It’s all in the timing


(The zebra photos in this post all come from the Wikipedia site.)

In the previous post I mentioned the curious fact that zebra hybrids had more stripes than their zebra parent. So how does an animal with some stripes, bred to one without any at all, produce offspring more extensively striped?

According to the theory offered by developmental biologist Jonathan Bard, it’s all about the timing. The amount of striping depends on when the pigmentation initiates during embryonic development. The interval of striping is the same in each species – he postulates every 20 cells – but starting earlier means there are fewer cells. Alternating colors every twenty cells won’t give you quite so many stripes. That is why the Burchell’s Zebra has such sparse, but broad, striping. It is estimated that striping here began 21 days into development.


If you wait a little longer, when the developing fetus has more cells, that same 20 cell interval will give more stripes. This is a Mountain Zebra, with stripes estimated to start at 28 days.


And finally there is the heavily striped Grevy’s Zebra, with striping initiated at 35 days. That late in development, when the fetus was made up of many more cells, the twenty-cell interval created a lot more stripes.

This theory could explain why a hybrid might have more stripes than the parent. It wouldn’t need a genetic mechanism to tell it to make more stripes; it just needs the mechanism already there to be delayed a little. That is the part about zebras and their striping that has implications for horse color. If this can work for striping, it could work for other forms of patterning. It might not be necessary for a horse to have some genetic component that said “make more spots”. All that might be needed is something that set the stage for those spots to start later in development. Certainly this situation calls to mind the kind of changes in spot size and frequency seen in horses with some types of sabino patterning.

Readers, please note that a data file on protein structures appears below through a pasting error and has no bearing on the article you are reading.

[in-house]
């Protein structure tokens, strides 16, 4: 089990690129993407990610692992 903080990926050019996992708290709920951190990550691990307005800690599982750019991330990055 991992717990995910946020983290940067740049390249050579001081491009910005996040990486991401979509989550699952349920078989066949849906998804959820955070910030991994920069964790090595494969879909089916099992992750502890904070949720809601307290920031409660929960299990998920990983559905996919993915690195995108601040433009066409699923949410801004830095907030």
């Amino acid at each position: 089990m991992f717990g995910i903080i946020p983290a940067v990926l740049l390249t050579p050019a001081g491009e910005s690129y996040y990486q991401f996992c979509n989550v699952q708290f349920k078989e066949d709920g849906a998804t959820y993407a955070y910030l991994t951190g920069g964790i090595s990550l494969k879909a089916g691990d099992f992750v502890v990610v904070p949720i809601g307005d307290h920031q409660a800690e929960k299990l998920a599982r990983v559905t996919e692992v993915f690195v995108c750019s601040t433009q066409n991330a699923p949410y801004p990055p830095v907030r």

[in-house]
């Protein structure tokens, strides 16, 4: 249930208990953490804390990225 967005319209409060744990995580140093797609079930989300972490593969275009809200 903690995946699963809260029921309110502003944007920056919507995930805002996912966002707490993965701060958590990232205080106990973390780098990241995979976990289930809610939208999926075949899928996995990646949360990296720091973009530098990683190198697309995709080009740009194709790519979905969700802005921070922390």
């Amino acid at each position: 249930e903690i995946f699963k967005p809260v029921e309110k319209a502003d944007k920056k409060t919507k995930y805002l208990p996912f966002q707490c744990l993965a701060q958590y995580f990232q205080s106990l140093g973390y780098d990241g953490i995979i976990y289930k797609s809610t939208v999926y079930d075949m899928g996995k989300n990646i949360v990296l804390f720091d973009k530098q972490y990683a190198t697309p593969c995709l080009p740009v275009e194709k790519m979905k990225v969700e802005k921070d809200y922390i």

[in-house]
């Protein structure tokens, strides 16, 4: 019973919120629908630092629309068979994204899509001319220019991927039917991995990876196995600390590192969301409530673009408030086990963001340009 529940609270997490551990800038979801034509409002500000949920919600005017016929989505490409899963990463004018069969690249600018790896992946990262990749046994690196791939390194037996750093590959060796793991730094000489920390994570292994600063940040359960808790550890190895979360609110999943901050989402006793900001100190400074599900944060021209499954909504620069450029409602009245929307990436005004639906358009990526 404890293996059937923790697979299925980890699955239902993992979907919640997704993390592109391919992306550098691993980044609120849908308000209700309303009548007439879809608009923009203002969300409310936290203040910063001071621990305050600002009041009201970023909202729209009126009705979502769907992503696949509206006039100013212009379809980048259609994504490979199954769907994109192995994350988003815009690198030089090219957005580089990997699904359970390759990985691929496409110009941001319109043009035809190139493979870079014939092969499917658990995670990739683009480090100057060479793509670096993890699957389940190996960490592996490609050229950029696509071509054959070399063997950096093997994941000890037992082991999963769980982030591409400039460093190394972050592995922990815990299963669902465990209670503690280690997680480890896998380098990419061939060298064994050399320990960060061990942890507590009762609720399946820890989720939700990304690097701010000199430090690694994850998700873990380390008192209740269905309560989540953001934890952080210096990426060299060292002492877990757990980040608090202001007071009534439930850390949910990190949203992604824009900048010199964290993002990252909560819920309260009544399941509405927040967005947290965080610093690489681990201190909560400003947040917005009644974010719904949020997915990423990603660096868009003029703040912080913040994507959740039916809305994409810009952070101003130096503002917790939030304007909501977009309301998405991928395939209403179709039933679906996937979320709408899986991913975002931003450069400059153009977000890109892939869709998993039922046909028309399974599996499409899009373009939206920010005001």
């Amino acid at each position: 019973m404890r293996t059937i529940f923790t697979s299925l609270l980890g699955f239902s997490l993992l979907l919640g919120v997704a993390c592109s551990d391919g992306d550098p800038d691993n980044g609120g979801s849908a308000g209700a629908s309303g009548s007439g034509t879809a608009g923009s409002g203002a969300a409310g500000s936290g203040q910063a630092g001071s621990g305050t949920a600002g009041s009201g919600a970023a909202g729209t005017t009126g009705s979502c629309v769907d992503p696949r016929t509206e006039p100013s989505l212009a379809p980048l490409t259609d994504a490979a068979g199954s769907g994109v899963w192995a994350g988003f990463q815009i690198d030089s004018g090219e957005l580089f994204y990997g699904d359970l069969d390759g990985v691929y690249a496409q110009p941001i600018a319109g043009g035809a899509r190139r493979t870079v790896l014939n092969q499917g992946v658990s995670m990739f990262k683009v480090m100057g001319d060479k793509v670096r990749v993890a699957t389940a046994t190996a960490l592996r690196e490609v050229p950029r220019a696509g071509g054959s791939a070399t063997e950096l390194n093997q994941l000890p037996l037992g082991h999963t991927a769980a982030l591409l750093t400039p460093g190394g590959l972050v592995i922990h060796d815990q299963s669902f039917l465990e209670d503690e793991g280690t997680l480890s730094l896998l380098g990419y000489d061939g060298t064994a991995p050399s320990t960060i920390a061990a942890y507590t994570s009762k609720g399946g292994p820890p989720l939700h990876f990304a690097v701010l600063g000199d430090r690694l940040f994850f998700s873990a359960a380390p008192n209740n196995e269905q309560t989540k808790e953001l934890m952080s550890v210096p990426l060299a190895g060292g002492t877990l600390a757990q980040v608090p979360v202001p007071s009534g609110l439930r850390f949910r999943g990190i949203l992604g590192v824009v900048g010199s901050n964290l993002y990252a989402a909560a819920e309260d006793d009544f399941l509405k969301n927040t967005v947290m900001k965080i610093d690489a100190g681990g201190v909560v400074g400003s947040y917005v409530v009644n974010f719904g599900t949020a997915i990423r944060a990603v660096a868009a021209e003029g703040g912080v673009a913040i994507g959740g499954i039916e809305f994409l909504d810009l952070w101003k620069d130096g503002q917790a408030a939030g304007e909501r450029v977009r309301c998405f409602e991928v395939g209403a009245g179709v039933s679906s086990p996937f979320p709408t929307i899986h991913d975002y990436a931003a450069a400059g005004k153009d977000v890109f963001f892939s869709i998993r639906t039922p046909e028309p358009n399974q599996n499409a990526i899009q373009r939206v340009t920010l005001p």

For anyone interested in a more detailed explanation of Jonathan Bard’s theory, this post has a detailed but still easy-to-understand explanation. I would also highly recommend the book that first alerted me to it.

For those interested in animal color, the chapter “Paint it Black” is great reading. But mostly about how advances in genetics and embryonic development have shed new light on the theory of evolution. I found it fascinating and very readable, even if he did talk too much about bugs for me. (I am horribly bug phobic!)


2 Responses to It’s all in the timing

  1. Diane Knoth August 5, 2011 at 10:01 pm #

    Well, you just made me go to the library website and place this book on hold; this is all rather fascinating to me. They also had a DVD called “What Darwin Never Knew” that was listed as based on this book so I put a hold on that too. As I’m also a bug phobic individual I do hope they show mostly butterflies and maybe an ant or two. 🙂

    I have to say, I always look forward to your blog posts!

  2. Brooke August 12, 2011 at 8:16 pm #

    This is unrelated to this topic, but I have a shetland pony stallion that we raised that is a bay roan, but he has unusual faint striping that is visible on his sides and neck. It is best seen when he is body clipped
    or here are some more photos of him
    Any idea what it might be related to? His sire and one of his half-siblings also has it, they are blue roans. I do not have a good picture on my website of the striping on his sire yet. Our blue roan stallion is prone to siring sabino marked offspring on solid mares and has sired a couple of solid white offspring even, his dam was a sabino herself, but our stallion only exibits the pattern on his legs and bottom lip. As Ranger is getting older he is developing more of a starburst pattern on his forehead and one of his back legs is developing a white roaned sock. Any opinions would be greatly appreciated.